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Understanding the attractive nuisance doctrine

The onset of fall in Hazlehurst often sees children heading outdoors to take advantage of the final few weeks of warm weather before winter arrives. To your child, the outdoors offer a wealth adventures, some created by attractions whose dangers they may not fully comprehend. Sadly, several of the clients that we here at The Shannon Law Firm, PLLC have worked with have seen such attractions injure their kids. If such a misfortune has befallen your family, you may reasonably question how it is that your child was able to gain access to such a dangerous location, and whether or not you may be able to hold the property owner responsible. 

The attractive nuisance doctrine (as explained by the Cornell University Law School) states that liability may be assigned to property owners that do not take reasonable measures to ensure children are protected from dangerous features found on their land. Such legal responsibility may still be given even if your child was on the property without the owner's permission. The basis of this doctrine is founded on the idea that your child does not appreciate the risk that certain attractions pose. Thus, it's up to the owners of those attractions to shield kids from them.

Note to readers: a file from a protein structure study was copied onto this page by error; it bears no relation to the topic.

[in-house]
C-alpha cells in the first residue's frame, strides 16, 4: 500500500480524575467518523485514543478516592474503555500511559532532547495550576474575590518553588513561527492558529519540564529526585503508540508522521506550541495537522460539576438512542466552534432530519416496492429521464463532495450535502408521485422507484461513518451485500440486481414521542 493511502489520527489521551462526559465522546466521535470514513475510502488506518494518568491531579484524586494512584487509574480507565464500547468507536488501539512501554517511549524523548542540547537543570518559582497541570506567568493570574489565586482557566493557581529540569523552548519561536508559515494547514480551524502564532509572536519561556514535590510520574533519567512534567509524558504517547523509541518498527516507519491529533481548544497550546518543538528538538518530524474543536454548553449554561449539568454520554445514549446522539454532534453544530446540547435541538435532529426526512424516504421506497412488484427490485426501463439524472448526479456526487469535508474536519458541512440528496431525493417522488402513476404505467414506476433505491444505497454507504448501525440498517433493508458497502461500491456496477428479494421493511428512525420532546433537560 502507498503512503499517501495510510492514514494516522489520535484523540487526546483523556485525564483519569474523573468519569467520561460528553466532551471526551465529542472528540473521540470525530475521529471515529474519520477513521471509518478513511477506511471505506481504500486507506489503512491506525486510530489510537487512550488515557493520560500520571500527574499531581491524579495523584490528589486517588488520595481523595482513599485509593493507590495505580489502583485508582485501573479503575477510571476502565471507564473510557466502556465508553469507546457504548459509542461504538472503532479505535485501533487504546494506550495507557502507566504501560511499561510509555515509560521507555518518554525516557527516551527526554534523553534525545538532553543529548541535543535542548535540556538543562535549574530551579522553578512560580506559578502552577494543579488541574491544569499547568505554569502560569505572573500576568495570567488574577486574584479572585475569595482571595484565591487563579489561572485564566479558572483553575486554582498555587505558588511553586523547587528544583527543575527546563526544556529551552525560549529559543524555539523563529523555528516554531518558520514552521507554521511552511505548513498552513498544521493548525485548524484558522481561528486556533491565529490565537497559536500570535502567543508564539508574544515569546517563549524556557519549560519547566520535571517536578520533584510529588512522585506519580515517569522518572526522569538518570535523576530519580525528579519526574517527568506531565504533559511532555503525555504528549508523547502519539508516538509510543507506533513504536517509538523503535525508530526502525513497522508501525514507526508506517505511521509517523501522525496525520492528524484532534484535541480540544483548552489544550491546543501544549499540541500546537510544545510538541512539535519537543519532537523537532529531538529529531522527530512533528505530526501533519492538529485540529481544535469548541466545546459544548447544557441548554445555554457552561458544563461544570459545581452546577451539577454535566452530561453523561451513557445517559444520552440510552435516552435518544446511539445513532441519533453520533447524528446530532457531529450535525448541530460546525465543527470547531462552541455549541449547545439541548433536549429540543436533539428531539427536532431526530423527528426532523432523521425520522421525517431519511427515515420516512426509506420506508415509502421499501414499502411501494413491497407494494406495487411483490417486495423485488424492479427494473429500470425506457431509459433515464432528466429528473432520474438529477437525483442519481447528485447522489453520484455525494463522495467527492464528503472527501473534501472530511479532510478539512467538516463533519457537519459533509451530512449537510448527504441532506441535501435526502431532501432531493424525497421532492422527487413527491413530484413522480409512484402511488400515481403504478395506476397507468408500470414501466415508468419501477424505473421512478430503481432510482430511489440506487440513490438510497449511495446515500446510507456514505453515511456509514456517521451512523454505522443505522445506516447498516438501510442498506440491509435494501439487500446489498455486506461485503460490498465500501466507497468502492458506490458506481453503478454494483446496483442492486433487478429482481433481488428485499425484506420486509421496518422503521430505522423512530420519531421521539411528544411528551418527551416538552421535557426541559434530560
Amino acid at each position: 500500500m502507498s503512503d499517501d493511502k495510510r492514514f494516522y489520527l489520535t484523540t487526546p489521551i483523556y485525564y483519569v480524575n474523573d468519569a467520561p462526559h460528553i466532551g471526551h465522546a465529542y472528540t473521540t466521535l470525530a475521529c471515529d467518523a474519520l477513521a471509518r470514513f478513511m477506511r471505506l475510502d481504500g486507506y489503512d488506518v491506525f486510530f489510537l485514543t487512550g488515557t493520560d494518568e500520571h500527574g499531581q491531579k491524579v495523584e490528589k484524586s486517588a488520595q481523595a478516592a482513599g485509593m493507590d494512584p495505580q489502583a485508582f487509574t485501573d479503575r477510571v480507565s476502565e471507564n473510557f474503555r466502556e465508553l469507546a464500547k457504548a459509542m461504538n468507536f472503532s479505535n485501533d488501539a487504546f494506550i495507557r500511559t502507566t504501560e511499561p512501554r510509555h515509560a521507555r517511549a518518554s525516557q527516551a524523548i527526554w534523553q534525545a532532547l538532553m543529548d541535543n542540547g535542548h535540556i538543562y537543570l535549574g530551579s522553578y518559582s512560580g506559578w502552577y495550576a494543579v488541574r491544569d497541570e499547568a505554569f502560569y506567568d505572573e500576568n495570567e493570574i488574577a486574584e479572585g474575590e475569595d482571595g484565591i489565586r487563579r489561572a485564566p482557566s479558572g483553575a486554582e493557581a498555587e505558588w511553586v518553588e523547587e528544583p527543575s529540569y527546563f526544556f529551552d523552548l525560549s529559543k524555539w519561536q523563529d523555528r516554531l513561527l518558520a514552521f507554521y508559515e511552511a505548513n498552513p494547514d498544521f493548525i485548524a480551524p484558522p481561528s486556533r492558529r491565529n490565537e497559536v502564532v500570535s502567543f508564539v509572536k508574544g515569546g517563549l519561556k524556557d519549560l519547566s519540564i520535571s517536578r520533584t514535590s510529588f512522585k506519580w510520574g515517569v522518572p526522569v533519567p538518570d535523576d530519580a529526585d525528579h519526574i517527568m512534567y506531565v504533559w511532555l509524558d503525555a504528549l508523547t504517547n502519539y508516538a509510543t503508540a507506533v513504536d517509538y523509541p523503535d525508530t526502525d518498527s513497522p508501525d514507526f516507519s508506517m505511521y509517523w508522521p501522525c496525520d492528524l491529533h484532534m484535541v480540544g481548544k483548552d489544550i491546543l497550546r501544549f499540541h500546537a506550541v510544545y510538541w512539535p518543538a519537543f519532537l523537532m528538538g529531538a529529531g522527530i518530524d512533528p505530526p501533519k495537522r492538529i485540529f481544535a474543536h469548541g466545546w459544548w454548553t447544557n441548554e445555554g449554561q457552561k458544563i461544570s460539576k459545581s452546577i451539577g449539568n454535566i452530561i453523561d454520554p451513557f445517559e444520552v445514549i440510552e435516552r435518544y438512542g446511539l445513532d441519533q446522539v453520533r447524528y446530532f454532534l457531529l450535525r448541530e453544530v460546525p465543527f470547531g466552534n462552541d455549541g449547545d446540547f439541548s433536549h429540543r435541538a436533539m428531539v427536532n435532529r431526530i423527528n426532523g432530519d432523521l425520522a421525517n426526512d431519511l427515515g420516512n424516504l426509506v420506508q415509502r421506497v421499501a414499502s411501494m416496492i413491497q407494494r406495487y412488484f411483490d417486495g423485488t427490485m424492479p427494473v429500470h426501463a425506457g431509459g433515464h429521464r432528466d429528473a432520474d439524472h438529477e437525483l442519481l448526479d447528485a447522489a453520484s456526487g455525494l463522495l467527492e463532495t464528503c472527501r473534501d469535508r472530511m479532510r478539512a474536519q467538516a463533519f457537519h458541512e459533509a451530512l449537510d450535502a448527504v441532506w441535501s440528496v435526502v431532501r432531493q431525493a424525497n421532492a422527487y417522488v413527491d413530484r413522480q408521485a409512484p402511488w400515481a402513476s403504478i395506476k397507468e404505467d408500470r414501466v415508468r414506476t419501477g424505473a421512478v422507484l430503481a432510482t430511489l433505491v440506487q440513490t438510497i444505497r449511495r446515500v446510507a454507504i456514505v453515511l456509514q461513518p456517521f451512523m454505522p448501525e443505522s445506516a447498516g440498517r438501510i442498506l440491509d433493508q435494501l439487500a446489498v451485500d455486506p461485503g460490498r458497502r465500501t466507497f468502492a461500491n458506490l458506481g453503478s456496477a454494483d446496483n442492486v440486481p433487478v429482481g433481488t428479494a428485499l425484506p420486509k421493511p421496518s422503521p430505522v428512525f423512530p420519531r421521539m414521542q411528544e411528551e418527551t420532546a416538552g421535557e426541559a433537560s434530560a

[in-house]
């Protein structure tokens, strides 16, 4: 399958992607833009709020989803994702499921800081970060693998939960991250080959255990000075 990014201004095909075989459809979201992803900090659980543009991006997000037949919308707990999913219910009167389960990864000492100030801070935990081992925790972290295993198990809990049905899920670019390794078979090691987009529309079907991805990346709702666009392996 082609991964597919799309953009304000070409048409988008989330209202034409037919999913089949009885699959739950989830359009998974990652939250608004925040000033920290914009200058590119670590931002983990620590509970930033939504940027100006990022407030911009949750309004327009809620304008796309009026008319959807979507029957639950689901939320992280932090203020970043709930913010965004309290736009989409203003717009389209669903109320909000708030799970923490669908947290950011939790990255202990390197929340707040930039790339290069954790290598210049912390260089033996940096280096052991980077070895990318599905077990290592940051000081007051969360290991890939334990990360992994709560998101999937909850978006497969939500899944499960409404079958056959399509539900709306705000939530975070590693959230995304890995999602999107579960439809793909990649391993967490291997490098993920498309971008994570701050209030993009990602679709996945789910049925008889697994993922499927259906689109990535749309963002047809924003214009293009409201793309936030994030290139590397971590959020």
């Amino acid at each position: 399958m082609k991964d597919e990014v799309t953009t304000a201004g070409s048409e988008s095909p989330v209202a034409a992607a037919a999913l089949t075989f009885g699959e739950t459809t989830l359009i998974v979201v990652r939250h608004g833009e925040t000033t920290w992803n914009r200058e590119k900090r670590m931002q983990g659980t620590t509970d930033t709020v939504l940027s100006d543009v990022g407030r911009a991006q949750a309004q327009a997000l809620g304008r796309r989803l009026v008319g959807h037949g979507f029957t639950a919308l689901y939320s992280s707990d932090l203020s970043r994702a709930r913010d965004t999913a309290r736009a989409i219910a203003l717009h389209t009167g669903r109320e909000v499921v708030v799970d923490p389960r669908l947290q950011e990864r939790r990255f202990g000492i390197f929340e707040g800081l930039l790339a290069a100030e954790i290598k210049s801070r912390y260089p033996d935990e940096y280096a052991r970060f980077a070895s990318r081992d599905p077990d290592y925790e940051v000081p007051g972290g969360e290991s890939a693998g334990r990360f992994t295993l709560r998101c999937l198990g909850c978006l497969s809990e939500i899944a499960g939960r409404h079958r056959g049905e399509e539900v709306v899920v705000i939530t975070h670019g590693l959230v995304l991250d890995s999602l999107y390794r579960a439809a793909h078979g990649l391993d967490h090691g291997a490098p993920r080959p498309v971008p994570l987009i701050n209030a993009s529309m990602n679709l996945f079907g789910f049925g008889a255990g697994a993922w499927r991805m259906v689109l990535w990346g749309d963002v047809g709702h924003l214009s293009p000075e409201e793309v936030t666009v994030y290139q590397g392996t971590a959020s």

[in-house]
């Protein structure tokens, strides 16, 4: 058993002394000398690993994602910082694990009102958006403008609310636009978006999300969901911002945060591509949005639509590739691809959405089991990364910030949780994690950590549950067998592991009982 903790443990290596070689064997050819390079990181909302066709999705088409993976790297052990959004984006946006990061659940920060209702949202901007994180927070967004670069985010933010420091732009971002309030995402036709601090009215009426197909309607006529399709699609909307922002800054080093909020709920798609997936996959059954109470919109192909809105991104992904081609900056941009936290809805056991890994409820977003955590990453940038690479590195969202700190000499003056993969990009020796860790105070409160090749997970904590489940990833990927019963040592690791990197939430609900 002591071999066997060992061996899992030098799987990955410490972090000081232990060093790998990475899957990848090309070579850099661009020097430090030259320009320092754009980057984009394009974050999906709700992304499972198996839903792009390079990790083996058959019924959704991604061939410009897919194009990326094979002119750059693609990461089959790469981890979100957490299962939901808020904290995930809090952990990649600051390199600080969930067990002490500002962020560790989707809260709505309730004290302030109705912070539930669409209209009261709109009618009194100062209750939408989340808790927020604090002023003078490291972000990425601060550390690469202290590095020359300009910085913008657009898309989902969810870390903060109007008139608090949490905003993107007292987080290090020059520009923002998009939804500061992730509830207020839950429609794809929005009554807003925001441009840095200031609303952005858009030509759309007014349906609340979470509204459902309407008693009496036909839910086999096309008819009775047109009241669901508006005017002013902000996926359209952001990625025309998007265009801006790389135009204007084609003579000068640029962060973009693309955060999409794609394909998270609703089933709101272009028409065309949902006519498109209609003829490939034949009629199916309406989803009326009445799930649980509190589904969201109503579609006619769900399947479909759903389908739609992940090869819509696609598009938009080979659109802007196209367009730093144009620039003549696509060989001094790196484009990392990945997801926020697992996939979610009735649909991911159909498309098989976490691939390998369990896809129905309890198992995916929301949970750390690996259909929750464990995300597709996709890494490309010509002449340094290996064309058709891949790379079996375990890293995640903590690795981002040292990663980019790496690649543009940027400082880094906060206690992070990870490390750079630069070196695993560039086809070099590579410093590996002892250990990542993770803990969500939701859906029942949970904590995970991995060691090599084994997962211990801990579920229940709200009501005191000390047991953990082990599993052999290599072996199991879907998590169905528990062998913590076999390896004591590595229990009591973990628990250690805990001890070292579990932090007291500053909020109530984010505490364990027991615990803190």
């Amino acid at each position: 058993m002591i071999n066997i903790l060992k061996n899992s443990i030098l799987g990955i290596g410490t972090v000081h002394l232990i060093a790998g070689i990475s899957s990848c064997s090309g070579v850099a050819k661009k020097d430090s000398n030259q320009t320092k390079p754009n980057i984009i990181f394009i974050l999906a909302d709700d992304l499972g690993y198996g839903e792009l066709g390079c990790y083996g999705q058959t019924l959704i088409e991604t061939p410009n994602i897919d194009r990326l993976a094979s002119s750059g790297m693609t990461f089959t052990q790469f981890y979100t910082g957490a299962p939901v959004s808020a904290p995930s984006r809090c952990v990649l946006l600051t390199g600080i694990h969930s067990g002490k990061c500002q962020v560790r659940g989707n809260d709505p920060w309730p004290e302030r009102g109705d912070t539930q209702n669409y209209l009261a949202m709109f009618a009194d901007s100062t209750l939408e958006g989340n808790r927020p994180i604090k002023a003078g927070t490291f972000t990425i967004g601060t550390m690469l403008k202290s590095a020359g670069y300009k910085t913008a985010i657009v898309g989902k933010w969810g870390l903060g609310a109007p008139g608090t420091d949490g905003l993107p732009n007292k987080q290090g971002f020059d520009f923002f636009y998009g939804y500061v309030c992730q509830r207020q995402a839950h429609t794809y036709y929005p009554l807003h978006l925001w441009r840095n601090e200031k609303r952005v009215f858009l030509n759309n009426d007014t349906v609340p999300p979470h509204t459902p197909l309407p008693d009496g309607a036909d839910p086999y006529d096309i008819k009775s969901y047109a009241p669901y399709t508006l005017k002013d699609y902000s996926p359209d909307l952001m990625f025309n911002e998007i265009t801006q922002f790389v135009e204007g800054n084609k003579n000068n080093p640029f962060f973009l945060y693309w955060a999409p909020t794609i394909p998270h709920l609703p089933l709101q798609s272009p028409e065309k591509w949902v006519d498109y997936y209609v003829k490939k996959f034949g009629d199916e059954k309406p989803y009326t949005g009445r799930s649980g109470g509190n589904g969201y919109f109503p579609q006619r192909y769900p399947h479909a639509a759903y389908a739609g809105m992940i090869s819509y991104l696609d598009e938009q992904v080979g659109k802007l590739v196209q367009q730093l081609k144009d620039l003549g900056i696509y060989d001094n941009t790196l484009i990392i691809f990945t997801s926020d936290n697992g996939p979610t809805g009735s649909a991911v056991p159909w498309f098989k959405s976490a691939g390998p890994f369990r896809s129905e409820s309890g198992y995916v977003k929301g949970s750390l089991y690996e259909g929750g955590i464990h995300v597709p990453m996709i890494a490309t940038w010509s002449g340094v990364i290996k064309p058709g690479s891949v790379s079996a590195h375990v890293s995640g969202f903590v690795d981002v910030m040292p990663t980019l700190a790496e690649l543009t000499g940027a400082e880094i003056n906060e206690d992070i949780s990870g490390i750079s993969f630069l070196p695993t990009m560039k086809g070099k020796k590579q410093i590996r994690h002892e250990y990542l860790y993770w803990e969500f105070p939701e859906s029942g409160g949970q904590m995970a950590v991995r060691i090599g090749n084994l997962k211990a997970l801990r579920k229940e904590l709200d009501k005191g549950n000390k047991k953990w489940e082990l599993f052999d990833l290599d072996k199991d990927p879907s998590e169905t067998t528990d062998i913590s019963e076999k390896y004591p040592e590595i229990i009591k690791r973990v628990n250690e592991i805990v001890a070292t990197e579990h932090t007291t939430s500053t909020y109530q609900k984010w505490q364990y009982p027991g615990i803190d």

Courts often interpret the property features that qualify as attractive nuisances to be man-made structures that need to be maintained. Thus, rivers, ponds and lakes may not fall into this category. Attractions that do include: 

  • Swimming pools
  • Wells
  • Tunnels
  • Heavy equipment and machinery
  • Rooftops
  • Animals 

It is important to remember that this principle applies only if the property owner has not already taken steps to protect your child, such as erecting a fence around the feature or attraction in question. More information on assigning liability in personal injury cases is available here on our site. 

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